Many libraries have been operating scholarly communication programs or providing scholarly communication services for several years. We have identified what is important to our communities. We have thought strategically about what services we might best offer. We have discussed how we might organize ourselves to deliver those services. How can we maximize the impact of the scholarly communication programs and services we offer? How do we know we’ve achieved our intended outcomes for our target audiences? What tools can help us begin to measure those outcomes?

This half-day workshop, by the ARL/ACRL Institute on Scholarly Communication (ISC) as part of the Library Assessment Conference on August 7, 2014, in Seattle, WA, will provide participants with basic evaluation concepts and frameworks, introduce the vocabulary of evaluation, and suggest a step-by-step process for creating and implementing one’s own logic models or theory of change. Examples will be drawn from both the field of academic and research libraries and the wider nonprofit sector, to help attendees understand the broader concepts behind specific measurement tools. In the tradition of other ISC events, this workshop will emphasize active participatory learning and hands-on work. The session is appropriate both for those with some experience in program evaluation and those who are new to it.

Throughout the workshop, participants will have structured opportunities to reflect on how to apply what they are learning to scholarly communication program evaluation within their own institution, to share information and test ideas with other workshop participants, and to begin developing skills that can be used for program evaluation for activities in addition to scholarly communication.

As a result of attending this workshop, participants will:

  • Gain an understanding of basic evaluation concepts and frameworks
  • Become familiar with evaluation vocabulary and logic models
  • Begin to apply evaluation concepts to their own institutional scholarly communication programs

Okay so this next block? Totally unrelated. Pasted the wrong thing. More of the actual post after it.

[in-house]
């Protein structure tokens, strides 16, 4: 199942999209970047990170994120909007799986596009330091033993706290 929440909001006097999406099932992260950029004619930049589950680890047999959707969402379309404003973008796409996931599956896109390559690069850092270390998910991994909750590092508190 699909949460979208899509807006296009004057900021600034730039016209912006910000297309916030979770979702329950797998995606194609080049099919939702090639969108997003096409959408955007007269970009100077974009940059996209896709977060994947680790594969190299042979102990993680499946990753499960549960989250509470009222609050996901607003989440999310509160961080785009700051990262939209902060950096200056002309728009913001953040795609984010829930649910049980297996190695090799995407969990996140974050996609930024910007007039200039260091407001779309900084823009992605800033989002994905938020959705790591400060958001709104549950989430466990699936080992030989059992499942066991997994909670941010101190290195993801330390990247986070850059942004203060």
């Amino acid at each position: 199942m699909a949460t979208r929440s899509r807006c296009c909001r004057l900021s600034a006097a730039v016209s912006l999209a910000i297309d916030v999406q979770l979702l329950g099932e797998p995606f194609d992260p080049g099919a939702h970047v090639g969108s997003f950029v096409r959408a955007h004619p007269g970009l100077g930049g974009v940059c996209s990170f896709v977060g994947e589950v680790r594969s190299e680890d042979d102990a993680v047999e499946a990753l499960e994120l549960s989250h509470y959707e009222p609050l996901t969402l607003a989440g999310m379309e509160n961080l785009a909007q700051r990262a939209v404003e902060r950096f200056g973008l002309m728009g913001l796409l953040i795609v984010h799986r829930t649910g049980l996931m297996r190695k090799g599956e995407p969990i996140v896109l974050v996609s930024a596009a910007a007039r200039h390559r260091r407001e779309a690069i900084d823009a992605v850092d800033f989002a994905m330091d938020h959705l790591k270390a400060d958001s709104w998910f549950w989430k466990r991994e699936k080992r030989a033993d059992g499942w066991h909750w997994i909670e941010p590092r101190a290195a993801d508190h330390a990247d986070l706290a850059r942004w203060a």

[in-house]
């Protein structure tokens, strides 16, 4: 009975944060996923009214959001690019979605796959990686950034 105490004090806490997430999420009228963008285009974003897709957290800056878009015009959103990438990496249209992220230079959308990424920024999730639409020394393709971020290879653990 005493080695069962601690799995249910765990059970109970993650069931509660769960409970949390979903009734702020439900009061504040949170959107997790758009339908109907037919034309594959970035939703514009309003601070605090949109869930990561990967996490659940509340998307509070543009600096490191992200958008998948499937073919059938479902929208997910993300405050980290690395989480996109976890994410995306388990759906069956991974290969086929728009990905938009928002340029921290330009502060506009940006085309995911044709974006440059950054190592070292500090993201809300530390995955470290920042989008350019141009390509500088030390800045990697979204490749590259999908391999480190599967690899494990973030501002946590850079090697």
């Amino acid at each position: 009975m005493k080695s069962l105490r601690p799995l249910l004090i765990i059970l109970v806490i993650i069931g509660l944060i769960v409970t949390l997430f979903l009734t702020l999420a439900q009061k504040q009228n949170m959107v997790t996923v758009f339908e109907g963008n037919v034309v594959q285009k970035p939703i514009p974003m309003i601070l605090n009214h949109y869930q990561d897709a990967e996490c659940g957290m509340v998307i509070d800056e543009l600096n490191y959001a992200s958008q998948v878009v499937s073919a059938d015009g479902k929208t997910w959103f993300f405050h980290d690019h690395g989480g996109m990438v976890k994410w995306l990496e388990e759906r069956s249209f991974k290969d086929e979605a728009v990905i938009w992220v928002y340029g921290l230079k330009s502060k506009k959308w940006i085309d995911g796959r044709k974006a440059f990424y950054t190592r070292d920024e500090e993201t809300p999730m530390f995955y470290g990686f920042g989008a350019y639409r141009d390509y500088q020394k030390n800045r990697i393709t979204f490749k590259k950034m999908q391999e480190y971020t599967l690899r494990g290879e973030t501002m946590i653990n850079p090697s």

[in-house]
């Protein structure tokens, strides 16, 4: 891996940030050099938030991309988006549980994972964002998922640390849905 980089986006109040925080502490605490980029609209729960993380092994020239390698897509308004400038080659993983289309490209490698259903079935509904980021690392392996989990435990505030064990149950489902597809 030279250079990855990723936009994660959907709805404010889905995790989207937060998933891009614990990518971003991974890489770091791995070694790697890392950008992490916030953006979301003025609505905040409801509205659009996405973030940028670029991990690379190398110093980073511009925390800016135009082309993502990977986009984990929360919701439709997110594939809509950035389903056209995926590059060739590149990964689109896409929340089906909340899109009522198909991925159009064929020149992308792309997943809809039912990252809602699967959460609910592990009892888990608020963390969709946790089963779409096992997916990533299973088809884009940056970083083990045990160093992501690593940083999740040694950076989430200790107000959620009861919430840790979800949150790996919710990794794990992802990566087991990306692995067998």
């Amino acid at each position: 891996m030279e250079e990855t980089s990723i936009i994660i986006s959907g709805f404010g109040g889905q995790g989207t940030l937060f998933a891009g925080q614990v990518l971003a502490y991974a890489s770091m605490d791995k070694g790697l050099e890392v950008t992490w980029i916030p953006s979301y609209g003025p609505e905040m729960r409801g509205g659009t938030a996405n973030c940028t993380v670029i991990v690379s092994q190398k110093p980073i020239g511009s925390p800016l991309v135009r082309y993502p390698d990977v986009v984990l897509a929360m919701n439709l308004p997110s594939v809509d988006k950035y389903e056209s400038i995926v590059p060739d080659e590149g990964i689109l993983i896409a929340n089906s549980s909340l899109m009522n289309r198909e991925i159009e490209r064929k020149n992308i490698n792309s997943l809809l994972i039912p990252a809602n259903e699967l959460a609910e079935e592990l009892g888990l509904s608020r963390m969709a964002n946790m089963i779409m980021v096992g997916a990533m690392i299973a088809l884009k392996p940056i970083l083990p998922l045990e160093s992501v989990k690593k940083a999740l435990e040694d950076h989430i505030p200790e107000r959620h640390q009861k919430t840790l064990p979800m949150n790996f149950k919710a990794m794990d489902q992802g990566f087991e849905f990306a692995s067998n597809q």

About the Facilitator

Catherine Brown joined the Chicago Public Library Foundation as its chief operating officer in 2013. She has more than 25 years of experience across the nonprofit sector in fund-raising, grant making, program design and evaluation, strategic planning, and internal and external communications. She created and ran her consulting practice Integrative Solutions from 2010 to 2013. From 1994 until 2010, Brown held positions of increasing responsibility at the McCormick Foundation, one of Chicago’s largest public charities. Prior to joining the foundation, she was the director of individual giving at the Lincoln Park Zoological Society in Chicago. Brown serves on the boards of Friends of Writers and the Center for New Community.

More Information and Registration

The workshop is being underwritten by the ARL/ACRL Institute on Scholarly Communication and being offered in conjunction with the Library Assessment Conference in Seattle, Washington. Registration for the conference is not required to register for the workshop.

Date & Time: Thursday, August 7, 2014, 8:30 a.m.–12:30 p.m.
Location: Seattle, Washington
Fee: $80
Registration will close on July 6, 2014, unless the workshop fills earlier.
To register for the workshop only, please send an e-mail to laconf@arl.org.
To register for the conference and workshop, visit the Library Assessment Conference website.

1 2 3 26